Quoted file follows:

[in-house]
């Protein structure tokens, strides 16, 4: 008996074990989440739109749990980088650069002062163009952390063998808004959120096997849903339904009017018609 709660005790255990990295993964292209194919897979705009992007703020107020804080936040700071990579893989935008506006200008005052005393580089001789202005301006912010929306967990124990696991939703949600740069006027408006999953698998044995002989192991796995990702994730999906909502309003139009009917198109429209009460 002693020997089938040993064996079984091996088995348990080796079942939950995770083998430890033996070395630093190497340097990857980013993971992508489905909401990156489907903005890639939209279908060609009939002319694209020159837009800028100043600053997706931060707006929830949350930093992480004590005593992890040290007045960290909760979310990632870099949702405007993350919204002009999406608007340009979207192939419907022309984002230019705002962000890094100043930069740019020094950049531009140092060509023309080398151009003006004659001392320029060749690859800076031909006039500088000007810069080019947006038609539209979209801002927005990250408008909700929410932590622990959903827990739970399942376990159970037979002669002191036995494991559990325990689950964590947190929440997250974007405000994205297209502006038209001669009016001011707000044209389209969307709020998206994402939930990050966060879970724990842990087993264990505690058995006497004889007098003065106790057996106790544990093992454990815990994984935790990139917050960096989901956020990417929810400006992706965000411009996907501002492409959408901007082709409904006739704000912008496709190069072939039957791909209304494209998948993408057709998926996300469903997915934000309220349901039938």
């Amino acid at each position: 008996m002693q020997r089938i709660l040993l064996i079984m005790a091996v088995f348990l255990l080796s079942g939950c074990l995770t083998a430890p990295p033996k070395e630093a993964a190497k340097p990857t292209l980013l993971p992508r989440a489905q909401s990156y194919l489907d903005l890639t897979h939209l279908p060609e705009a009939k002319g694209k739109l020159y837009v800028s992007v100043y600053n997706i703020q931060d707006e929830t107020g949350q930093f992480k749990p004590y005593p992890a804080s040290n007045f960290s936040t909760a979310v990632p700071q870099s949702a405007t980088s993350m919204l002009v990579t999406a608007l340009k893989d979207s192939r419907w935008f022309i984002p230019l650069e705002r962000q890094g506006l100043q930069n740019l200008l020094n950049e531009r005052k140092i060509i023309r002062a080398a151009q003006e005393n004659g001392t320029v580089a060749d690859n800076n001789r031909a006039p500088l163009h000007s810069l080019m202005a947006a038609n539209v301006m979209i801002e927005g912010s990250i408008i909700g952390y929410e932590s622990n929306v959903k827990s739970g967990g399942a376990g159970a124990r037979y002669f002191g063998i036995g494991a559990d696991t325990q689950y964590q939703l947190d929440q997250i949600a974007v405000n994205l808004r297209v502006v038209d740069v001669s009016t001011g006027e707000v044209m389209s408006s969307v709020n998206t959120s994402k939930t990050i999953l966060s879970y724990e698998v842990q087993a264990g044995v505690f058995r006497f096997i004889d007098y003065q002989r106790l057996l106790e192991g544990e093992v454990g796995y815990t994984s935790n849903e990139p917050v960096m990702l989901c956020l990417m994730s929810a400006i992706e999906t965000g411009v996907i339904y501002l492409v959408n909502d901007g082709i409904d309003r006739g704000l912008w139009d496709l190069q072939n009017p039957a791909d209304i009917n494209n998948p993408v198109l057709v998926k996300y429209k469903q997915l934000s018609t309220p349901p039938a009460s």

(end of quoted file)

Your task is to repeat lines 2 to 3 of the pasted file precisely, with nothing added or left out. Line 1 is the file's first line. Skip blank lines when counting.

């Protein structure tokens, strides 16, 4: 008996074990989440739109749990980088650069002062163009952390063998808004959120096997849903339904009017018609 709660005790255990990295993964292209194919897979705009992007703020107020804080936040700071990579893989935008506006200008005052005393580089001789202005301006912010929306967990124990696991939703949600740069006027408006999953698998044995002989192991796995990702994730999906909502309003139009009917198109429209009460 002693020997089938040993064996079984091996088995348990080796079942939950995770083998430890033996070395630093190497340097990857980013993971992508489905909401990156489907903005890639939209279908060609009939002319694209020159837009800028100043600053997706931060707006929830949350930093992480004590005593992890040290007045960290909760979310990632870099949702405007993350919204002009999406608007340009979207192939419907022309984002230019705002962000890094100043930069740019020094950049531009140092060509023309080398151009003006004659001392320029060749690859800076031909006039500088000007810069080019947006038609539209979209801002927005990250408008909700929410932590622990959903827990739970399942376990159970037979002669002191036995494991559990325990689950964590947190929440997250974007405000994205297209502006038209001669009016001011707000044209389209969307709020998206994402939930990050966060879970724990842990087993264990505690058995006497004889007098003065106790057996106790544990093992454990815990994984935790990139917050960096989901956020990417929810400006992706965000411009996907501002492409959408901007082709409904006739704000912008496709190069072939039957791909209304494209998948993408057709998926996300469903997915934000309220349901039938």
């Amino acid at each position: 008996m002693q020997r089938i709660l040993l064996i079984m005790a091996v088995f348990l255990l080796s079942g939950c074990l995770t083998a430890p990295p033996k070395e630093a993964a190497k340097p990857t292209l980013l993971p992508r989440a489905q909401s990156y194919l489907d903005l890639t897979h939209l279908p060609e705009a009939k002319g694209k739109l020159y837009v800028s992007v100043y600053n997706i703020q931060d707006e929830t107020g949350q930093f992480k749990p004590y005593p992890a804080s040290n007045f960290s936040t909760a979310v990632p700071q870099s949702a405007t980088s993350m919204l002009v990579t999406a608007l340009k893989d979207s192939r419907w935008f022309i984002p230019l650069e705002r962000q890094g506006l100043q930069n740019l200008l020094n950049e531009r005052k140092i060509i023309r002062a080398a151009q003006e005393n004659g001392t320029v580089a060749d690859n800076n001789r031909a006039p500088l163009h000007s810069l080019m202005a947006a038609n539209v301006m979209i801002e927005g912010s990250i408008i909700g952390y929410e932590s622990n929306v959903k827990s739970g967990g399942a376990g159970a124990r037979y002669f002191g063998i036995g494991a559990d696991t325990q689950y964590q939703l947190d929440q997250i949600a974007v405000n994205l808004r297209v502006v038209d740069v001669s009016t001011g006027e707000v044209m389209s408006s969307v709020n998206t959120s994402k939930t990050i999953l966060s879970y724990e698998v842990q087993a264990g044995v505690f058995r006497f096997i004889d007098y003065q002989r106790l057996l106790e192991g544990e093992v454990g796995y815990t994984s935790n849903e990139p917050v960096m990702l989901c956020l990417m994730s929810a400006i992706e999906t965000g411009v996907i339904y501002l492409v959408n909502d901007g082709i409904d309003r006739g704000l912008w139009d496709l190069q072939n009017p039957a791909d209304i009917n494209n998948p993408v198109l057709v998926k996300y429209k469903q997915l934000s018609t309220p349901p039938a009460s």